If you need to export your documents to pdf, ePub, and ppt (pptx), this article may come of handy. I have been in a project recently as a part a team working on an electronic educational web site, where educational materials were available online as articles, and also convertable from HTML to either a pdf document, an ePub document, or a Powerpoint pptx document. Then, it was required to render some articles into screenshots for presentations (mostly for PowerPoint). We have reviewed the libraries that were available, and came up with our choice of tools. And no, you don’t need expensive commercial solutions to do it!
How low is low? Yesterday I published my upsetting tests about the Drupal 7 to 8 RC1 performance. Clearly, 3 times drop of performance is not a nice thing to have in Drupal 8. Now, the question is, would that make me consider WordPress as the best alternative? We can safely say that Wordpress is the industry's standard. How does Drupal 7 and Drupal 8 performance compare to that of Wordpress?
After Wim Leer's article on the Drupal 8 enhanced cache, I decided to run a performance test comparing Drupal 7.39 and the new Drupal 8 RC1 performance. I had high hopes. However, the results for Drupal 8 are still not good. For anonymous users, Drupal 7 beats Drupal 8 as much as 3 times still. For logged in users, Drupal 7 beats drupal 8 as much as 2 times.
I did not want to build a copy of a New Relic but smaller. I needed a slightly different logic. When thinking of a tool to monitor multiple web sites, I wanted to create a type of alert for admins when it was necessary. The logic was to gather relevant data as unobtrusively as possible without taxing performance, and then, to tell an admin, whether everything was basically ok, or not.
When you are a small company that tries to establish long-term relationships with its customers, you want to provide as much integration with them after the launch as possible. This may include hosting or hosting reselling, a support and update plan, and a continuous growth/integration plan. This may also mean, that you will provide performance support as well. It is this last aspect of performance support that I have been thinking about recently, writing a proof-of-concept mechanism to implement it. I would like to bring out some thoughts into a wider community to discuss.
Now that we have had an anatomic overview of Drupal 8's Ban module, we can proceed further to have a closer look at it's code. In this second part, we will have a look at YAML, and the concepts of services, subclassing, autoloading, and the dependency injection.
The best way to get to know a technology closer is to study it's code. Drupal 8 is a huge step forward technologically from Drupal 7, and it has literally tons of code that I feel I need to review and learn from. And I welcome comments and crtiticism from the readers.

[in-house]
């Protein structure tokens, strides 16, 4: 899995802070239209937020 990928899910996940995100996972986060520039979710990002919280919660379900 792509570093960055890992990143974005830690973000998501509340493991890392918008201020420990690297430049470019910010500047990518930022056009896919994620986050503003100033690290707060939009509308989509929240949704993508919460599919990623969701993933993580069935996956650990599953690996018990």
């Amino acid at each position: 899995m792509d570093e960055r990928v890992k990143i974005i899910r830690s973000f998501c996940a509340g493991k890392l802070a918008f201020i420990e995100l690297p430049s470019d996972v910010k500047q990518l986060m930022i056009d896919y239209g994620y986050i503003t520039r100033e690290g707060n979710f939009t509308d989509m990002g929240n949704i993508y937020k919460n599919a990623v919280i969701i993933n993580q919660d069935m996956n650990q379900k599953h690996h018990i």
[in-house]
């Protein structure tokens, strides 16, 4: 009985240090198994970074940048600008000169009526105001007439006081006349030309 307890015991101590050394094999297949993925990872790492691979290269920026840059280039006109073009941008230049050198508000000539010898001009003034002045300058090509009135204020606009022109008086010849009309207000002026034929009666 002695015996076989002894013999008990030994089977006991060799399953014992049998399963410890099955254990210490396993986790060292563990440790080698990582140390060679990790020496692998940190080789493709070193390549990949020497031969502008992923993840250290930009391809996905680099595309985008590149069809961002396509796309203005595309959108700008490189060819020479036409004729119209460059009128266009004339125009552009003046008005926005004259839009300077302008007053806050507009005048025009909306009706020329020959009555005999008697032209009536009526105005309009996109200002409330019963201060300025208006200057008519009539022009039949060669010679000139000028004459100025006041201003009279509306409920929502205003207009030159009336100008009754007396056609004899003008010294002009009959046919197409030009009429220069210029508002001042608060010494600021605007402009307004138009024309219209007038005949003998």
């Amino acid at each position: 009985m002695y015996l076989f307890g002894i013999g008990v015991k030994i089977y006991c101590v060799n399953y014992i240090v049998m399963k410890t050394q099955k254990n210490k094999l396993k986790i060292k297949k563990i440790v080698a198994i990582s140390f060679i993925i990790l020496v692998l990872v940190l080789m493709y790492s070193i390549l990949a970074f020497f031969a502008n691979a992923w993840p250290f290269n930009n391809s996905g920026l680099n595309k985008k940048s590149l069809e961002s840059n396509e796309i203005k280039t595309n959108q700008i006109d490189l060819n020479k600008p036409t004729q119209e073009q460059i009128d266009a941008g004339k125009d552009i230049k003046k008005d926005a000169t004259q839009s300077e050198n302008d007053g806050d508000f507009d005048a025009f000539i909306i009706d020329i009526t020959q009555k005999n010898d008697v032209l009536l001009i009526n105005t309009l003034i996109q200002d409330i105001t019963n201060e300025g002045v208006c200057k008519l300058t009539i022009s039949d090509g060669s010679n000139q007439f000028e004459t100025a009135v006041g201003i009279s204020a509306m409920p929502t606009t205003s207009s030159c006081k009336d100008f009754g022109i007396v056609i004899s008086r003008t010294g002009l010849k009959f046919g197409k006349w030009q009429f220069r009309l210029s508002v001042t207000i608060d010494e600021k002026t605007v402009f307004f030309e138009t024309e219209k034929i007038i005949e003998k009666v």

The module that I chose to start with is a simple one: the Ban module. It's used to ban IPs via interface and first appeared in Drupal 7, undergoing a rewrite for Drupal 8. Why I chose this module? Because it's simple. We'll take the Drupal 8 module as an example and lay out it's anatomy and of how a Drupal 8 module is built, and try to explain some new concepts with it. And, you can always get Drupal 8 from drupal.org and see the code yourself, and play with it.
I have been watching / following the initiative to convert Drupal 8 to be compatible with PHP 7. This is so freaking exciting! Drupal community and some of the best Drupal devs are now actively contributing to the testing and development of PHP language itself, and the Symfony project, helping to file bug reports and run tests. This tells me, that Drupal 8 is very serious, and stands on a high and modern and rather professional level of implementation.
It has been 3 months since March 25, when I publiched Drupal 7 vs Drupal 8 speed tests results. Now, after there has been a significant performance work on Drupal 8 caching, I am revisiting the issue, comparing Drupal 8 beta 11 to Drupal 7.37.
Tests were conducted my my work Lenovo ThinkPad E530c laptop with 8Mb RAM and SSD hard drive, with Ubuntu 14.10, LAMP stack with MariaDB 10.1 and PHP 5.6.9. No APC or any other cache except the build-in PHP's opcache and Drupal's native's cache. The ab test command ran 1000 requests with concurrency of 20. Because Drupal 8 now has caching turned on by default, I have also turned caching on for Drupal 7, to make sure that I test performance under the similar settings. All test results here are taken with Drupal 7 native caching on.
So, what's the result?